“Our hope is this Inquiry will visit the Arctic as Inuit define it. We call it Inuit Nunangat. It means our homeland. There are four distinct regions. From east to west they are Nunatsiavut in Labrador, Nunavik in northern Quebec, Nunavut, and the Inuvialuit Settlement Region in the NWT. There are 53 Inuit communities in those four regions, and only 15 of them have women’s shelter. On the issue women’s shelters we will be pushing to ensure that much more funding for shelters be made available to our Inuit communities.

“The road to social justice on any issue is a challenging one. Our job as the national voice of Inuit women is to continually express our priorities and concerns with the government. I am confident we have done that. We have been critical, and we remain critical on the day of the launch. In 2016 it is not acceptable that the Inuit women of Canada do not have an Inuk as a commissioner.”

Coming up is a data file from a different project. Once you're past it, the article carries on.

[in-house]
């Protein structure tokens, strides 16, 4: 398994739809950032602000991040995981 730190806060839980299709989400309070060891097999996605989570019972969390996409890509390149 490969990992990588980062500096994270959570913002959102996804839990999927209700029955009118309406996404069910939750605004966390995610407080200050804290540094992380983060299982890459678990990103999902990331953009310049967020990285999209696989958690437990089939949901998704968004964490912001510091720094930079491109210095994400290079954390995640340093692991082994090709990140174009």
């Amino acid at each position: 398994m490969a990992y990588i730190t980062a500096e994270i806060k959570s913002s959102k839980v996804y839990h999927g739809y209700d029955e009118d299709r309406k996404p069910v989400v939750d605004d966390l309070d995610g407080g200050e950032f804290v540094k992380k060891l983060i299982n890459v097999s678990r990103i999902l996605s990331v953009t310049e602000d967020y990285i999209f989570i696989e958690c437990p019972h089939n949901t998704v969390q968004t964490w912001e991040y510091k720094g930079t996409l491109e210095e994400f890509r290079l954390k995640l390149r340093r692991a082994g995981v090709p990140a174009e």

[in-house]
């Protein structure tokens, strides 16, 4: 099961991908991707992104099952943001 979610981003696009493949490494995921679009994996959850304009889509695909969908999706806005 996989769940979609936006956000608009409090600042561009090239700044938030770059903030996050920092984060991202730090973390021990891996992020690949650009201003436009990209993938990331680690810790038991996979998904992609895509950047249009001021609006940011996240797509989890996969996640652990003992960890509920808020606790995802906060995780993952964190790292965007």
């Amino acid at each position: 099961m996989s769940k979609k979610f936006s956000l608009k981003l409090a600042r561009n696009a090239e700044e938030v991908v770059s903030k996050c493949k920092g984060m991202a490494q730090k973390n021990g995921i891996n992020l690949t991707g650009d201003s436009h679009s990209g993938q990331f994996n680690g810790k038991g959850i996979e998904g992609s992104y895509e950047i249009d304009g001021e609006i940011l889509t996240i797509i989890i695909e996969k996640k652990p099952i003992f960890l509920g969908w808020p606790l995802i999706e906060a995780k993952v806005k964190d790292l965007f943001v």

Don Rusnak, Indigenous Caucus Chair and MP for Thunder Bay—Rainy River

“Today is a historic day; it is another step towards reconciliation and ending this national tragedy. I applaud the work of Minister Bennett, Minister Wilson-Raybould, and Minister Hajdu, and of the families of the victims who fought so hard to make this inquiry happen. I am confident that the members of this commission will handle the Inquiry with the great care that it requires. The team they have assembled has the personal and professional experience to get at the root causes of the unacceptable level of violence against our Indigenous women and girls. Our communities have waited a long time for such decisive action to be taken on this file.”

Michael McLeod, MP for Northwest Territories and Member of Indigenous Caucus

“I would like to congratulate and thank Ministers Bennett, Wilson-Raybould and Hajdu on the significant amount of work and preparation that has gone into today’s announcement on the National Inquiry. I would also like to wish the very capable Commissioners strength and perseverance for their task ahead. It will be a challenge to both review the sad history of families’ losses as well as provide us with the direction on how to protect our most vulnerable.”

Dawn Lavell-Harvard, president of Native Women’s Association of Canada